Depending on whether you need continuous power or mobility, you can choose between corded and cordless machines.

  • Corded reciprocating saws: Are ideal if you mostly work in a fixed location. Plugging to a wall outlet, the saw will be able to run continuously for as long as you like, saving you the hassle of remembering to recharge the battery or of stopping mid-work due to insufficient power.
  • Cordless reciprocating saws: Are your best bet if you often work outdoors or in areas without access to an outlet. The best cordless reciprocating saws come with batteries that ensure up to 60 minutes of continuous operation and that recharge in less than a couple of hours. Investing in a unit with interchangeable batteries even gives you the possibility to extend the runtime.

5. Saw power

When it comes to assessing the power, reciprocating saws are similar to the band saws or miter saws, in that the more powerful they are, the better.

  • The corded models are typically powered by motors rated from about 7 to 15-Amps. If you’re a contractor or need the tool for high-volume or heavy-duty demands, a 15-Amp model is what you need. For occasional use or the novice, a lower-amp machine could bring more benefits, as it’s lighter and easier to maneuver.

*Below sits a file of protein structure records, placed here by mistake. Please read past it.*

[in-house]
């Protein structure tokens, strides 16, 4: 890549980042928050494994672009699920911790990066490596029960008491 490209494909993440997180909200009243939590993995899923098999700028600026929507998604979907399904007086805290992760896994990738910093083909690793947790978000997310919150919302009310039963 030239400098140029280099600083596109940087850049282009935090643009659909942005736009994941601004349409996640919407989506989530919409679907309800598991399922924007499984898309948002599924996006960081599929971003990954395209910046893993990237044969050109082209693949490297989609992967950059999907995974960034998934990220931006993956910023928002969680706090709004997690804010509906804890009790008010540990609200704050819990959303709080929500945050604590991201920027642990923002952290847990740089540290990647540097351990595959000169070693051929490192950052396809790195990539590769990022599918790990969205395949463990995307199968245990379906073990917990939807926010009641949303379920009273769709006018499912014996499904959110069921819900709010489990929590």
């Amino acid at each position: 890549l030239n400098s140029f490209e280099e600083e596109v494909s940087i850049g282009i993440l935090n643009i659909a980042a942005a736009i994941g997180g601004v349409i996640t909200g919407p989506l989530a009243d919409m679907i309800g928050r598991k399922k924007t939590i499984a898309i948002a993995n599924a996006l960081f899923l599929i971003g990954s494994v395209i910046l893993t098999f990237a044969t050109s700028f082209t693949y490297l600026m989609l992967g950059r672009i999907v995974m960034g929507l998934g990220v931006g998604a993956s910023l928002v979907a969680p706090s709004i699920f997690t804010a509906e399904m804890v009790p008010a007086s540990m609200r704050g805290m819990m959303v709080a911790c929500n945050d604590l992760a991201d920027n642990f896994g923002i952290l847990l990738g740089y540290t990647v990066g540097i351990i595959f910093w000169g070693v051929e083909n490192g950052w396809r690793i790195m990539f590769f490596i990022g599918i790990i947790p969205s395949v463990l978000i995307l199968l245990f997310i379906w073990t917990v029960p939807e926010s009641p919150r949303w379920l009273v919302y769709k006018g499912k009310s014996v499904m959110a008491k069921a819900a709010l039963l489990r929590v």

• Cordless reciprocating saws come with batteries that produce between 12 and 36 volts. However, the nominal voltage won’t tell you how powerful your machine is. To assess which is the best tool for you, you need to figure out the watts-hour. To do this, just multiply the nominal voltage by the ampere-hour (Ah) of the battery.

6. Reciprocating saw speed

The cutting speed of a reciprocating saw is determined by both the stroke length and the stroke speed per minute (SPM).

  • Stroke length: Refers to the depth of the cut and most reciprocating saws come with a stroke length of 1-1/8 or 1-1/4 inches.
  • Stroke speed per minute: Indicates how many times the blade moves back and forth per minute. The max SPM varies between low-end and high-end units from about 2,600 to 3,000 SPM.

To figure out the cutting speed of your tool multiply the stroke length by stroke speed. The best reciprocating saws have an adjustable speed that goes up to 3,000 SPM and 1-1/4 stroke length.

7. Best reciprocating saw blades

The best reciprocating saw blades don’t come in a “one-type-fits-all” formula. These saws use specific blades for each type of material you want to cut through.

Best blade material

There are essentially three types of blades:

  • Carbon steel: Are the cheapest but also the most flexible. They can easily reach into tight spaces and handle light-duty chores with ease. However, these blades have weak teeth that dull very quickly.
  • High speed steel: Are stronger and last longer than carbon steel but are also more expensive and less flexible.